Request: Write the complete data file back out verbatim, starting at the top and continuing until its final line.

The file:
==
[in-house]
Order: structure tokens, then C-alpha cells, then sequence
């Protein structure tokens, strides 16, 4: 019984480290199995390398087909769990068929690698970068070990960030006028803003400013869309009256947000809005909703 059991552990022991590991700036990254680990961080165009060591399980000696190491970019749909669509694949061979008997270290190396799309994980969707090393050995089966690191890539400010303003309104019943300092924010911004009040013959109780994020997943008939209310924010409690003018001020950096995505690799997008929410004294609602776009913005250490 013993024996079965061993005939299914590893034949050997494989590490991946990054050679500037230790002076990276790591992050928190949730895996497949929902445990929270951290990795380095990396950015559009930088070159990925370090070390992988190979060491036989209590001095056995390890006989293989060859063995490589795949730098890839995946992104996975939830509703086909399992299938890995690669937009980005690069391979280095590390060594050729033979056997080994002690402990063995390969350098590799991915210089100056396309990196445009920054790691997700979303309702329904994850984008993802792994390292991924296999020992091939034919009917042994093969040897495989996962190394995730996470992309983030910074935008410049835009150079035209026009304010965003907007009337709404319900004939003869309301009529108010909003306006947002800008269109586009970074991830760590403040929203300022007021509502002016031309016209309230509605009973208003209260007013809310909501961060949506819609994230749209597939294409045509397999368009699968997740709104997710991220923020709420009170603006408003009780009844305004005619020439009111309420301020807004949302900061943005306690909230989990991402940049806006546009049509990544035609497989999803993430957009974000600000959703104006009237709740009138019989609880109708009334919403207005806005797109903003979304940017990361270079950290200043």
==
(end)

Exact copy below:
[in-house]
Order: structure tokens, then C-alpha cells, then sequence
């Protein structure tokens, strides 16, 4: 019984480290199995390398087909769990068929690698970068070990960030006028803003400013869309009256947000809005909703 059991552990022991590991700036990254680990961080165009060591399980000696190491970019749909669509694949061979008997270290190396799309994980969707090393050995089966690191890539400010303003309104019943300092924010911004009040013959109780994020997943008939209310924010409690003018001020950096995505690799997008929410004294609602776009913005250490 013993024996079965061993005939299914590893034949050997494989590490991946990054050679500037230790002076990276790591992050928190949730895996497949929902445990929270951290990795380095990396950015559009930088070159990925370090070390992988190979060491036989209590001095056995390890006989293989060859063995490589795949730098890839995946992104996975939830509703086909399992299938890995690669937009980005690069391979280095590390060594050729033979056997080994002690402990063995390969350098590799991915210089100056396309990196445009920054790691997700979303309702329904994850984008993802792994390292991924296999020992091939034919009917042994093969040897495989996962190394995730996470992309983030910074935008410049835009150079035209026009304010965003907007009337709404319900004939003869309301009529108010909003306006947002800008269109586009970074991830760590403040929203300022007021509502002016031309016209309230509605009973208003209260007013809310909501961060949506819609994230749209597939294409045509397999368009699968997740709104997710991220923020709420009170603006408003009780009844305004005619020439009111309420301020807004949302900061943005306690909230989990991402940049806006546009049509990544035609497989999803993430957009974000600000959703104006009237709740009138019989609880109708009334919403207005806005797109903003979304940017990361270079950290200043």